Sunday, September 22, 2013

The Symbol of the Horse Chestnut

The horse chestnuts are littering the ground. It's a great time of year.

The other day, I found the spiky whole shells and the half open ones and the glossy chestnuts. I took one of each with me. They are in my car's cup holder--waiting for me to have an opportunity to tell my kids how great these symbols of autumn are.

I adore horse chestnuts.

So did one of my Eastern religion professors at college, Albert Sadler.  

He had a pile of horse chestnuts on his desk. We'd talk about how useful they were.

"They're a beautiful color, and they're nice to touch and hold, and the flowers of the trees smell great in spring," I think he said. 

I agreed.

Professor Sadler used to walk around campus with pockets bulging with horse chestnuts.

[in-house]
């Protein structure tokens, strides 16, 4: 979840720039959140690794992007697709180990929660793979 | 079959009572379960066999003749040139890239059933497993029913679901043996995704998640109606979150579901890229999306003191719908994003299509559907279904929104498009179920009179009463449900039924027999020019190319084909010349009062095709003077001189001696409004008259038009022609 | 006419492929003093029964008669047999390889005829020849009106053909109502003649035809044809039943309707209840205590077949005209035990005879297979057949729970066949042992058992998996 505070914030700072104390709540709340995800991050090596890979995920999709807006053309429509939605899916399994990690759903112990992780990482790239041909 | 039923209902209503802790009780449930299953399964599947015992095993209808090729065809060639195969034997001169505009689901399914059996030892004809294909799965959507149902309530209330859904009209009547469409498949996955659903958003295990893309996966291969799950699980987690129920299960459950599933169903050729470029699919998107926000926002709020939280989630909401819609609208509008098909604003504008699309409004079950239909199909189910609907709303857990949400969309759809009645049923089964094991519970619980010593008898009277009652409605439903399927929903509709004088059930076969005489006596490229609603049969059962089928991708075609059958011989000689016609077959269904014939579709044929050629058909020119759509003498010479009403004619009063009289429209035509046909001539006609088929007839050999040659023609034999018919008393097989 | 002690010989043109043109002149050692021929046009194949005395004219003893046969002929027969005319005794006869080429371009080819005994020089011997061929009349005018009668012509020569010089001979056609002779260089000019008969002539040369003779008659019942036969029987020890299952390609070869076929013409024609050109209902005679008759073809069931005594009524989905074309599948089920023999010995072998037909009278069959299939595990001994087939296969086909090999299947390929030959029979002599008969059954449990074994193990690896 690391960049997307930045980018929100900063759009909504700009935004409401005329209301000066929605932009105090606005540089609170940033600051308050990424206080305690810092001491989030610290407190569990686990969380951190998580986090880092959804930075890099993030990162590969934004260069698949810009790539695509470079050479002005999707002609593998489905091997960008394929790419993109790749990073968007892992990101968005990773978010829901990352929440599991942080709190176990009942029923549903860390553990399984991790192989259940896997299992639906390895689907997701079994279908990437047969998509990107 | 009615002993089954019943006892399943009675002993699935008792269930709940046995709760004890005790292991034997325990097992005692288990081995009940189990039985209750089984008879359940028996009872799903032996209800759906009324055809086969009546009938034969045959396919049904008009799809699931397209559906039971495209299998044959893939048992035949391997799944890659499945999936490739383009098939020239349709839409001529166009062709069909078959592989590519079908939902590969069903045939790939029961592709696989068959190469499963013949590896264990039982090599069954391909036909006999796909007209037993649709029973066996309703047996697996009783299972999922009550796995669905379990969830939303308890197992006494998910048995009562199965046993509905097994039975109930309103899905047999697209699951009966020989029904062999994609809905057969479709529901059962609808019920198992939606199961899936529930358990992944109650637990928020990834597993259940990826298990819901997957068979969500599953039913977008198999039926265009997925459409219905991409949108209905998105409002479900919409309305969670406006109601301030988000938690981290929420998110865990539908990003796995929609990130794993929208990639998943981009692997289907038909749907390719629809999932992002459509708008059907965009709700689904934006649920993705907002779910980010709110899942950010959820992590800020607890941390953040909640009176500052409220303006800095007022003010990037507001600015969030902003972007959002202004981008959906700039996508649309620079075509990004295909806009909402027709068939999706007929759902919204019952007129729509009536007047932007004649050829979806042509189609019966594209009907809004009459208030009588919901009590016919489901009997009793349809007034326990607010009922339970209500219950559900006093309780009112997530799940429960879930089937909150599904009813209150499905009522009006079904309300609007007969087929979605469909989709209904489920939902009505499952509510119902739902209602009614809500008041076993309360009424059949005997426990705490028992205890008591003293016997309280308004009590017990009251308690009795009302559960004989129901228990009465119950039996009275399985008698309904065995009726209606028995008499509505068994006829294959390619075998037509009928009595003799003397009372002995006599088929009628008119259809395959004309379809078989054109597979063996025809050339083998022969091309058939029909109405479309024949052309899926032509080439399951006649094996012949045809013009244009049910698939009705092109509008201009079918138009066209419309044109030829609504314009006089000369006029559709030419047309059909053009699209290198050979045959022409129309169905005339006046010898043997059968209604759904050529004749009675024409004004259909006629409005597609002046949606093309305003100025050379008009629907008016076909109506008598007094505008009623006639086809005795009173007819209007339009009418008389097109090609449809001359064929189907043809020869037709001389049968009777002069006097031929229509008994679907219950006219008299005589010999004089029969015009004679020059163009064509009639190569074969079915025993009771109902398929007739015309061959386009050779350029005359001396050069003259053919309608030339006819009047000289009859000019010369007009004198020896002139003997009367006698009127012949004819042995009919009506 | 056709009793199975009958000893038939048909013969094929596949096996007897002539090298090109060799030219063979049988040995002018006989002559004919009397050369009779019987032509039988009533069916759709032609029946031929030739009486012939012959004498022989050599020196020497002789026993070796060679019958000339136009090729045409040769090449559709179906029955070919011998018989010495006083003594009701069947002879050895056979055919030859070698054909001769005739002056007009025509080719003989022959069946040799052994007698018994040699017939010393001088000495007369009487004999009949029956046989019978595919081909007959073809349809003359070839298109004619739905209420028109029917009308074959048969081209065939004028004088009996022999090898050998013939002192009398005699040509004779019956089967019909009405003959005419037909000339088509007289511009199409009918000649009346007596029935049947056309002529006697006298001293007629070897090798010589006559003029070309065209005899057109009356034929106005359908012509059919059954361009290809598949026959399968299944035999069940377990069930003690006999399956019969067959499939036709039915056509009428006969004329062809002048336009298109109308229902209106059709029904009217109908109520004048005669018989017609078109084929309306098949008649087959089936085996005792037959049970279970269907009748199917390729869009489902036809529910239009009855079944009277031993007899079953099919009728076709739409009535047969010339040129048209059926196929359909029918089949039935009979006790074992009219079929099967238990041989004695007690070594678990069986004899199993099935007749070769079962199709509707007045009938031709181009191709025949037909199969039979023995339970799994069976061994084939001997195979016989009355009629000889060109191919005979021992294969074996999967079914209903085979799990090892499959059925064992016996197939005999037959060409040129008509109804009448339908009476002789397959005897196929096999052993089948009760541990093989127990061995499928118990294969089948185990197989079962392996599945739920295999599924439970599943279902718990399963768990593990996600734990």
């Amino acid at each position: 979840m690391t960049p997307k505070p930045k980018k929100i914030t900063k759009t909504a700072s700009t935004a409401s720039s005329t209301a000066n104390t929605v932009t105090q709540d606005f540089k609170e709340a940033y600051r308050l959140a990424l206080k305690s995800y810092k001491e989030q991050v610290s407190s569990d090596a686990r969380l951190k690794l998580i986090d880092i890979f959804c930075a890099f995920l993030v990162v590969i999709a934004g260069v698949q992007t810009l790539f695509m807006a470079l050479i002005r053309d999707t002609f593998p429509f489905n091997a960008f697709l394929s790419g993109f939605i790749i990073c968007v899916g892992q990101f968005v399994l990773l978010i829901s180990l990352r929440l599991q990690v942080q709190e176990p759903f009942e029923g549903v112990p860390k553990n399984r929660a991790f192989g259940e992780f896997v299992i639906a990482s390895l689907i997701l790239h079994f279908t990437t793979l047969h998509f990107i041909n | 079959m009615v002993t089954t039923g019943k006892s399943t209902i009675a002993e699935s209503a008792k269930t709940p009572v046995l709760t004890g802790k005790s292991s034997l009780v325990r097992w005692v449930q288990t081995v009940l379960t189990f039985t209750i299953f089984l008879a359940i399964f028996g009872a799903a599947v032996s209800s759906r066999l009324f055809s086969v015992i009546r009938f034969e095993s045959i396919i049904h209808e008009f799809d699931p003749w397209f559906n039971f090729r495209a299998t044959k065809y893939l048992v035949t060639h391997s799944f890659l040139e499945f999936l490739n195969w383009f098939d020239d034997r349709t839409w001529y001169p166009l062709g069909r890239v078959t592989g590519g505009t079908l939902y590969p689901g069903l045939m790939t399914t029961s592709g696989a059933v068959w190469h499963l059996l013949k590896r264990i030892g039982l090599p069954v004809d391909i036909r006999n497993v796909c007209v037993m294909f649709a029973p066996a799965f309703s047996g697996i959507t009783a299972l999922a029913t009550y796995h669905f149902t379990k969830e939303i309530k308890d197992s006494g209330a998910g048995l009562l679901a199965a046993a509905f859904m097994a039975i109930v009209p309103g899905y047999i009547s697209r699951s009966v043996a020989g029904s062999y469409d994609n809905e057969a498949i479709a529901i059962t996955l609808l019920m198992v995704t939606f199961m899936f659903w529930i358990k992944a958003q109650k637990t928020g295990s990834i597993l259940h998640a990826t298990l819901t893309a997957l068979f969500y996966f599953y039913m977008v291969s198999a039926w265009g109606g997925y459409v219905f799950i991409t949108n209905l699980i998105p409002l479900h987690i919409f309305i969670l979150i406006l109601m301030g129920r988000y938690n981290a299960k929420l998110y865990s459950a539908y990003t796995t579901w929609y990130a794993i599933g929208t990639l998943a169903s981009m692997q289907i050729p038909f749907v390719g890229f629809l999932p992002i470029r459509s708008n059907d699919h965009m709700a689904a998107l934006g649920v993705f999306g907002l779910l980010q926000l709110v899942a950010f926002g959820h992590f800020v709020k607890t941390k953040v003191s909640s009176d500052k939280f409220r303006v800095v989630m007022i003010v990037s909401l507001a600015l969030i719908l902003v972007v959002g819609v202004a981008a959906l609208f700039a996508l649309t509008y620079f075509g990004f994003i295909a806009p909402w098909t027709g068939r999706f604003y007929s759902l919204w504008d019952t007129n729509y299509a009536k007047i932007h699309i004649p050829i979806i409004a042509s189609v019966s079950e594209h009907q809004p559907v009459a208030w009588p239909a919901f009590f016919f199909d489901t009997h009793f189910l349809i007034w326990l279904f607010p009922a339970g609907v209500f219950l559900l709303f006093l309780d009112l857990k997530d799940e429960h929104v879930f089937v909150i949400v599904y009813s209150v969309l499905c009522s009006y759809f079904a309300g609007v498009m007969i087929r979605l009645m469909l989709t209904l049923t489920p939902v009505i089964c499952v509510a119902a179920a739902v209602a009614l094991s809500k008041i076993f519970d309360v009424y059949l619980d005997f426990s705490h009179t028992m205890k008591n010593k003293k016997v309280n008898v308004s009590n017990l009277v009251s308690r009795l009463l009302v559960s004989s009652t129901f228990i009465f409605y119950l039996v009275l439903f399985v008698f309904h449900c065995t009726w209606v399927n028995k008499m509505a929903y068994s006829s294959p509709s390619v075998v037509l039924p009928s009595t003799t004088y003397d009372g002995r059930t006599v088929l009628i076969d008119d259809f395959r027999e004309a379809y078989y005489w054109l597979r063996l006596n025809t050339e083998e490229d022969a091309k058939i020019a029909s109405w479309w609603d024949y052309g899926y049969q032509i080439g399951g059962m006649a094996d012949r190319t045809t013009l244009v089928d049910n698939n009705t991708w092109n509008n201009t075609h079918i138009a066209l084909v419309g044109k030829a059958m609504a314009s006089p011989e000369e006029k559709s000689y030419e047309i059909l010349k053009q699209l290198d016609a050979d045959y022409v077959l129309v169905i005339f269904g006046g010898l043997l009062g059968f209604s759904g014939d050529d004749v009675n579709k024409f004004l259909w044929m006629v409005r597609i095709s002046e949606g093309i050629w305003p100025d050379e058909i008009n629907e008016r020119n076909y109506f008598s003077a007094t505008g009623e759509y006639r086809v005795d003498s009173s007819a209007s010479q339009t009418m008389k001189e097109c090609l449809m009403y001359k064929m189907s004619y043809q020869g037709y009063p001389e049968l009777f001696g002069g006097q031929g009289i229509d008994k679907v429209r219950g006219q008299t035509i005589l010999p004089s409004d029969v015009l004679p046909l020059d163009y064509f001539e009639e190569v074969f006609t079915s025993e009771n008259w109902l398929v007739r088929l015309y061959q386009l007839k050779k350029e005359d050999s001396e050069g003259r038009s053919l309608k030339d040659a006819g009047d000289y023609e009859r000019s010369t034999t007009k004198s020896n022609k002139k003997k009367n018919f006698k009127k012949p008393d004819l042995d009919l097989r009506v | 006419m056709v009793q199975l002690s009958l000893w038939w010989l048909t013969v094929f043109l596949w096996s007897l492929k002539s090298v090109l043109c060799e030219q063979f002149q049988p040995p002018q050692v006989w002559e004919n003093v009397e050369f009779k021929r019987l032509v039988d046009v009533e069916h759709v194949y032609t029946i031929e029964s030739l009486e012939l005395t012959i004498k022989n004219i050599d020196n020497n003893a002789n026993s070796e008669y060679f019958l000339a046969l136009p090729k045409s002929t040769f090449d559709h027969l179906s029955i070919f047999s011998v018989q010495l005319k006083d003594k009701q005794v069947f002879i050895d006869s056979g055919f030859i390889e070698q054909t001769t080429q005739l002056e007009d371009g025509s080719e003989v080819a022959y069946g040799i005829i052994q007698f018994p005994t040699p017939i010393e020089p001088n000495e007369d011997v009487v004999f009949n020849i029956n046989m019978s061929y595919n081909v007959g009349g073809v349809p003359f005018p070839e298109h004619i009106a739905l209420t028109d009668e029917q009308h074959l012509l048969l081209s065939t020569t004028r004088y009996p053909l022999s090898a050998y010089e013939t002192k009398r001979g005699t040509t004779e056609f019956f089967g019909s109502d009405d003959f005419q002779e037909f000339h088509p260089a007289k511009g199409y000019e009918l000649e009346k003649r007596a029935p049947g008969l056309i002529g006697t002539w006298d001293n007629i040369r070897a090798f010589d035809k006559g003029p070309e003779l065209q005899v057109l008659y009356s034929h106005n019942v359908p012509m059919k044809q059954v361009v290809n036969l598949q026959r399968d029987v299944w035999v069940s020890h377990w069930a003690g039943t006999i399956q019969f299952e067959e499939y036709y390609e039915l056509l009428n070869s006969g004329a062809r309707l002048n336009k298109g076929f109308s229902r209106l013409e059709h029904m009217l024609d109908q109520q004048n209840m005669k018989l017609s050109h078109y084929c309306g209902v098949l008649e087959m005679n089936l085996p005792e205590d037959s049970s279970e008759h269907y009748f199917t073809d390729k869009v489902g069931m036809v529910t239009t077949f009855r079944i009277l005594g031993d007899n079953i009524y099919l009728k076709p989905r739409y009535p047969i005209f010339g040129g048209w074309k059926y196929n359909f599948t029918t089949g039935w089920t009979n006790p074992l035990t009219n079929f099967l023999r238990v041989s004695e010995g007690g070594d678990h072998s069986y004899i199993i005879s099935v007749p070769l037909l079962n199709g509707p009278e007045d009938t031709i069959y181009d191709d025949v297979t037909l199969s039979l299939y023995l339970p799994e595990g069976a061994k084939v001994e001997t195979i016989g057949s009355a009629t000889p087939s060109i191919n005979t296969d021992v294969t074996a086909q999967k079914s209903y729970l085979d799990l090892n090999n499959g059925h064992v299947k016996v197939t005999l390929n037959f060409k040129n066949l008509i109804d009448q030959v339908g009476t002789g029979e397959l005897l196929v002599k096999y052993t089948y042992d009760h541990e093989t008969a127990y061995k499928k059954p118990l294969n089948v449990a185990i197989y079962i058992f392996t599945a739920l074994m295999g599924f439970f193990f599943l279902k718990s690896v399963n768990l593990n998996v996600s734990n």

He once told me that it was his personal mission to plant as many as he could.

"They were growing; they were saplings, maybe six inches tall," he told me excitedly. "I was watching them from my office window. I was thrilled that I could finally see some chestnuts I planted actually growing into trees."

And then, " come the weed whackers. I watched them go. Ah, well," he said, good-naturedly.

I always thought that was such a Zen thing to say.

This story is one I think about every time I see a horse chestnut.

I am also reminded of Professor Sadler when someone compliments me on my "flawless" Chinese accent (in all honesty, I only know about six or seven Chinese words, but I learned how to pronounce them from you-know-who).

Professor Sadler is dead now, I believe,

But I will always remember him when I see a horse chestnut. 

I think he'd like that.

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